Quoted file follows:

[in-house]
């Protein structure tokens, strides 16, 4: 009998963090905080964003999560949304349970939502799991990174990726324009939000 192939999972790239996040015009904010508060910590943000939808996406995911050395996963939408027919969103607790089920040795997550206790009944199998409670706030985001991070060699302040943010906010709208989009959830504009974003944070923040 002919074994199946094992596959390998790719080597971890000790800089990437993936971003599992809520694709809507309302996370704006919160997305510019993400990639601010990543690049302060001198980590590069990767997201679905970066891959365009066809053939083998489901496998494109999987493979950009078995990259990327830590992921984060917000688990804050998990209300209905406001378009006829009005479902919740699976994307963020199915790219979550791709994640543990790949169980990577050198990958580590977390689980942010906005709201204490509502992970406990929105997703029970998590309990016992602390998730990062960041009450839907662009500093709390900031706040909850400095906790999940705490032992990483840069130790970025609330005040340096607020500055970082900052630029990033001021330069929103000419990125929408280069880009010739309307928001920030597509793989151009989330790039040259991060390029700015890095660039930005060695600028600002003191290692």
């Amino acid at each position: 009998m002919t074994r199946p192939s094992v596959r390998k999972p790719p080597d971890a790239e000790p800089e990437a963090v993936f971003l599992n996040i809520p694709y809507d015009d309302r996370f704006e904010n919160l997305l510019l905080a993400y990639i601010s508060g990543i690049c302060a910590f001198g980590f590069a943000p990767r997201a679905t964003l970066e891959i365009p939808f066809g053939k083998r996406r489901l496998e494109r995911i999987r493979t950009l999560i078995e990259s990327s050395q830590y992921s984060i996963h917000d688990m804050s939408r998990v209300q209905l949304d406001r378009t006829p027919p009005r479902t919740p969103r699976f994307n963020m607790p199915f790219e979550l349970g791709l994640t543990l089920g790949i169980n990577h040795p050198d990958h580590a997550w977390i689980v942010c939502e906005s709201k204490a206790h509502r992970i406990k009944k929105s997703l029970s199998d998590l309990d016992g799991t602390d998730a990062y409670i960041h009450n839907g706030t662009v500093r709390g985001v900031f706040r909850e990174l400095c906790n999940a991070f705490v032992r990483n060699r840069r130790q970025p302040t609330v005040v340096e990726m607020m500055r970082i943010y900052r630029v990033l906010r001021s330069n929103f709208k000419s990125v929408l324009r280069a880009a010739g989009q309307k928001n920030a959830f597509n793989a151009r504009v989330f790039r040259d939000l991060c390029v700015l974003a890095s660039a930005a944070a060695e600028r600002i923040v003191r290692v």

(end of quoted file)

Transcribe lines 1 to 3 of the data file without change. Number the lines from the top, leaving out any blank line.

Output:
[in-house]
């Protein structure tokens, strides 16, 4: 009998963090905080964003999560949304349970939502799991990174990726324009939000 192939999972790239996040015009904010508060910590943000939808996406995911050395996963939408027919969103607790089920040795997550206790009944199998409670706030985001991070060699302040943010906010709208989009959830504009974003944070923040 002919074994199946094992596959390998790719080597971890000790800089990437993936971003599992809520694709809507309302996370704006919160997305510019993400990639601010990543690049302060001198980590590069990767997201679905970066891959365009066809053939083998489901496998494109999987493979950009078995990259990327830590992921984060917000688990804050998990209300209905406001378009006829009005479902919740699976994307963020199915790219979550791709994640543990790949169980990577050198990958580590977390689980942010906005709201204490509502992970406990929105997703029970998590309990016992602390998730990062960041009450839907662009500093709390900031706040909850400095906790999940705490032992990483840069130790970025609330005040340096607020500055970082900052630029990033001021330069929103000419990125929408280069880009010739309307928001920030597509793989151009989330790039040259991060390029700015890095660039930005060695600028600002003191290692």
């Amino acid at each position: 009998m002919t074994r199946p192939s094992v596959r390998k999972p790719p080597d971890a790239e000790p800089e990437a963090v993936f971003l599992n996040i809520p694709y809507d015009d309302r996370f704006e904010n919160l997305l510019l905080a993400y990639i601010s508060g990543i690049c302060a910590f001198g980590f590069a943000p990767r997201a679905t964003l970066e891959i365009p939808f066809g053939k083998r996406r489901l496998e494109r995911i999987r493979t950009l999560i078995e990259s990327s050395q830590y992921s984060i996963h917000d688990m804050s939408r998990v209300q209905l949304d406001r378009t006829p027919p009005r479902t919740p969103r699976f994307n963020m607790p199915f790219e979550l349970g791709l994640t543990l089920g790949i169980n990577h040795p050198d990958h580590a997550w977390i689980v942010c939502e906005s709201k204490a206790h509502r992970i406990k009944k929105s997703l029970s199998d998590l309990d016992g799991t602390d998730a990062y409670i960041h009450n839907g706030t662009v500093r709390g985001v900031f706040r909850e990174l400095c906790n999940a991070f705490v032992r990483n060699r840069r130790q970025p302040t609330v005040v340096e990726m607020m500055r970082i943010y900052r630029v990033l906010r001021s330069n929103f709208k000419s990125v929408l324009r280069a880009a010739g989009q309307k928001n920030a959830f597509n793989a151009r504009v989330f790039r040259d939000l991060c390029v700015l974003a890095s660039a930005a944070a060695e600028r600002i923040v003191r290692v």